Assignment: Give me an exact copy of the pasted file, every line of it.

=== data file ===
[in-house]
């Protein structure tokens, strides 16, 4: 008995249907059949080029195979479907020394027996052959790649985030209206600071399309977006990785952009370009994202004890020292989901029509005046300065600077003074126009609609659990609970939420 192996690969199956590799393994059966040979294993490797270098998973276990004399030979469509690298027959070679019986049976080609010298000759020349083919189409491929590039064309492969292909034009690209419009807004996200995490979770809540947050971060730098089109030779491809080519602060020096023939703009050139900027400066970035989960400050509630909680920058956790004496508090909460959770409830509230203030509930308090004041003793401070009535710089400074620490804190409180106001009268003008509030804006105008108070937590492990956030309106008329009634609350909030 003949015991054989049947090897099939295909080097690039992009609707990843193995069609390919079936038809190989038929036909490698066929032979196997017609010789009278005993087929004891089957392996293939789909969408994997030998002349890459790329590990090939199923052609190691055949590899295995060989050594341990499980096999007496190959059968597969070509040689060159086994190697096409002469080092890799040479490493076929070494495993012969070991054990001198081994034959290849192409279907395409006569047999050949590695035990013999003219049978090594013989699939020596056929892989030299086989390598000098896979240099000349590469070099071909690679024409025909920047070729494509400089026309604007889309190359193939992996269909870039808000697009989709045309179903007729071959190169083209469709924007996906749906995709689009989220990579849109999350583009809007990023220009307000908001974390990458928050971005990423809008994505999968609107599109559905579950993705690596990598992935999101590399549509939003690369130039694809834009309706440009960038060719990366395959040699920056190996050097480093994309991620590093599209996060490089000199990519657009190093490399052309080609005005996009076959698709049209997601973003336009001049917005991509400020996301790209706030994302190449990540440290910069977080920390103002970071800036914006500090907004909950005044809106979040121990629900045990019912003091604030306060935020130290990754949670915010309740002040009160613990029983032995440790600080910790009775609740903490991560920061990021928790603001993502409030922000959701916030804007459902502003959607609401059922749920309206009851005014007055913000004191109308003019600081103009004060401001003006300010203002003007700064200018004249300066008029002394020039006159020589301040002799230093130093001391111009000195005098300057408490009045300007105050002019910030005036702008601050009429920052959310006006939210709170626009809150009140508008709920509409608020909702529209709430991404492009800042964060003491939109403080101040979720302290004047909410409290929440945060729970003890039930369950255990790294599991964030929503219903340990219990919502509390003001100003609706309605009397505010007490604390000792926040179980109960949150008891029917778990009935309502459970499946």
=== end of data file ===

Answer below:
[in-house]
């Protein structure tokens, strides 16, 4: 008995249907059949080029195979479907020394027996052959790649985030209206600071399309977006990785952009370009994202004890020292989901029509005046300065600077003074126009609609659990609970939420 192996690969199956590799393994059966040979294993490797270098998973276990004399030979469509690298027959070679019986049976080609010298000759020349083919189409491929590039064309492969292909034009690209419009807004996200995490979770809540947050971060730098089109030779491809080519602060020096023939703009050139900027400066970035989960400050509630909680920058956790004496508090909460959770409830509230203030509930308090004041003793401070009535710089400074620490804190409180106001009268003008509030804006105008108070937590492990956030309106008329009634609350909030 003949015991054989049947090897099939295909080097690039992009609707990843193995069609390919079936038809190989038929036909490698066929032979196997017609010789009278005993087929004891089957392996293939789909969408994997030998002349890459790329590990090939199923052609190691055949590899295995060989050594341990499980096999007496190959059968597969070509040689060159086994190697096409002469080092890799040479490493076929070494495993012969070991054990001198081994034959290849192409279907395409006569047999050949590695035990013999003219049978090594013989699939020596056929892989030299086989390598000098896979240099000349590469070099071909690679024409025909920047070729494509400089026309604007889309190359193939992996269909870039808000697009989709045309179903007729071959190169083209469709924007996906749906995709689009989220990579849109999350583009809007990023220009307000908001974390990458928050971005990423809008994505999968609107599109559905579950993705690596990598992935999101590399549509939003690369130039694809834009309706440009960038060719990366395959040699920056190996050097480093994309991620590093599209996060490089000199990519657009190093490399052309080609005005996009076959698709049209997601973003336009001049917005991509400020996301790209706030994302190449990540440290910069977080920390103002970071800036914006500090907004909950005044809106979040121990629900045990019912003091604030306060935020130290990754949670915010309740002040009160613990029983032995440790600080910790009775609740903490991560920061990021928790603001993502409030922000959701916030804007459902502003959607609401059922749920309206009851005014007055913000004191109308003019600081103009004060401001003006300010203002003007700064200018004249300066008029002394020039006159020589301040002799230093130093001391111009000195005098300057408490009045300007105050002019910030005036702008601050009429920052959310006006939210709170626009809150009140508008709920509409608020909702529209709430991404492009800042964060003491939109403080101040979720302290004047909410409290929440945060729970003890039930369950255990790294599991964030929503219903340990219990919502509390003001100003609706309605009397505010007490604390000792926040179980109960949150008891029917778990009935309502459970499946």